Location

New York, New York

Session Start Date

4-13-2004

Session End Date

4-17-2004

Abstract

Two, 42-meter diameter, 12.2 meter high (100,000 barrel) above ground jet fuel tanks are currently under construction by the Japan Engineering District (JED), U.S. Army Corps of Engineers for the Defense Logistic Agency (DLA) at Marine Corps Air Station (MCAS) Iwakuni. This presentation is a case study of the installation of Sand Compaction Piles (SCP’s) and surcharge at MCAS Iwakuni. The geology below the tanks consists of poorly behaving liquefiable silty clays that can affect the bearing capacity of the loaded tanks. The site was formerly a marsh area filled with various debris and construction refuse and then covered with fill material. The elevation of the original marsh area is at sea level, and corresponds to the elevation of groundwater. The near surface soil consists of 6 to 12 meters of loose, liquefiable sand. Underlying this sand layer is 15 to 20 meters of soft, compressible clays and silts. A medium to dense sand and gravel underlies the soft clays and silts. The Iwakuni Faults, which are active faults, are located near MCAS Iwakuni. These faults are classified as Class B under the Japanese Standard, which is medium level in magnitude. The distance from MCAS Iwakuni to these faults is approximately 8 km. Foundation treatments to include SCP’s, Sand Drainage Piles (SDPs) and surcharge mounds are used to improve foundation conditions. SCPs are not a deep foundation as in a typical pile, but rather a method for dynamically densifying loose sands. They have used extensively in Japan for many years to decrease the potential for liquefaction damage. Effectiveness of the SCPs in densifying the surrounding soils is determined by measuring the “N” value determined from a Standard Penetration Test taken in the area between the SCPs. The clay layer was consolidated using a soil surcharge. Percent consolidation was determined using vibrating wire piezometers.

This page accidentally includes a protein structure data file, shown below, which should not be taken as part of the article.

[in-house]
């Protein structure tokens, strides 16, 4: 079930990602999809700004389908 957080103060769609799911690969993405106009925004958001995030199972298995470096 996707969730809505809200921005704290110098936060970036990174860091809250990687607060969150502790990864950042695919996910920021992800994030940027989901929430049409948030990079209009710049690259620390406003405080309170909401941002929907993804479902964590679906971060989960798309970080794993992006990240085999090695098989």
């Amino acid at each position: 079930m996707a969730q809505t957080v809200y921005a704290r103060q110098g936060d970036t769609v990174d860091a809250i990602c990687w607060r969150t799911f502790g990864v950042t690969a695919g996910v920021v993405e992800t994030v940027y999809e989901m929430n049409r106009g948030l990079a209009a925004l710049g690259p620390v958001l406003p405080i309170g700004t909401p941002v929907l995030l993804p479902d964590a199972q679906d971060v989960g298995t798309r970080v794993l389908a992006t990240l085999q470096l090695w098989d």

Department(s)

Civil, Architectural and Environmental Engineering

Appears In

International Conference on Case Histories in Geotechnical Engineering

Meeting Name

Fifth Conference

Publisher

University of Missouri--Rolla

Publication Date

4-13-2004

Document Version

Final Version

Rights

© 2004 University of Missouri--Rolla, All rights reserved.

Document Type

Article - Conference proceedings

File Type

text

Language

English

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Apr 13th, 12:00 AM Apr 17th, 12:00 AM

Foundation Treatments Using Sand Compaction Piles and Surcharge Loading Marine Corps Air Station Iwakuni, Japan, A Case Study

New York, New York

Two, 42-meter diameter, 12.2 meter high (100,000 barrel) above ground jet fuel tanks are currently under construction by the Japan Engineering District (JED), U.S. Army Corps of Engineers for the Defense Logistic Agency (DLA) at Marine Corps Air Station (MCAS) Iwakuni. This presentation is a case study of the installation of Sand Compaction Piles (SCP’s) and surcharge at MCAS Iwakuni. The geology below the tanks consists of poorly behaving liquefiable silty clays that can affect the bearing capacity of the loaded tanks. The site was formerly a marsh area filled with various debris and construction refuse and then covered with fill material. The elevation of the original marsh area is at sea level, and corresponds to the elevation of groundwater. The near surface soil consists of 6 to 12 meters of loose, liquefiable sand. Underlying this sand layer is 15 to 20 meters of soft, compressible clays and silts. A medium to dense sand and gravel underlies the soft clays and silts. The Iwakuni Faults, which are active faults, are located near MCAS Iwakuni. These faults are classified as Class B under the Japanese Standard, which is medium level in magnitude. The distance from MCAS Iwakuni to these faults is approximately 8 km. Foundation treatments to include SCP’s, Sand Drainage Piles (SDPs) and surcharge mounds are used to improve foundation conditions. SCPs are not a deep foundation as in a typical pile, but rather a method for dynamically densifying loose sands. They have used extensively in Japan for many years to decrease the potential for liquefaction damage. Effectiveness of the SCPs in densifying the surrounding soils is determined by measuring the “N” value determined from a Standard Penetration Test taken in the area between the SCPs. The clay layer was consolidated using a soil surcharge. Percent consolidation was determined using vibrating wire piezometers.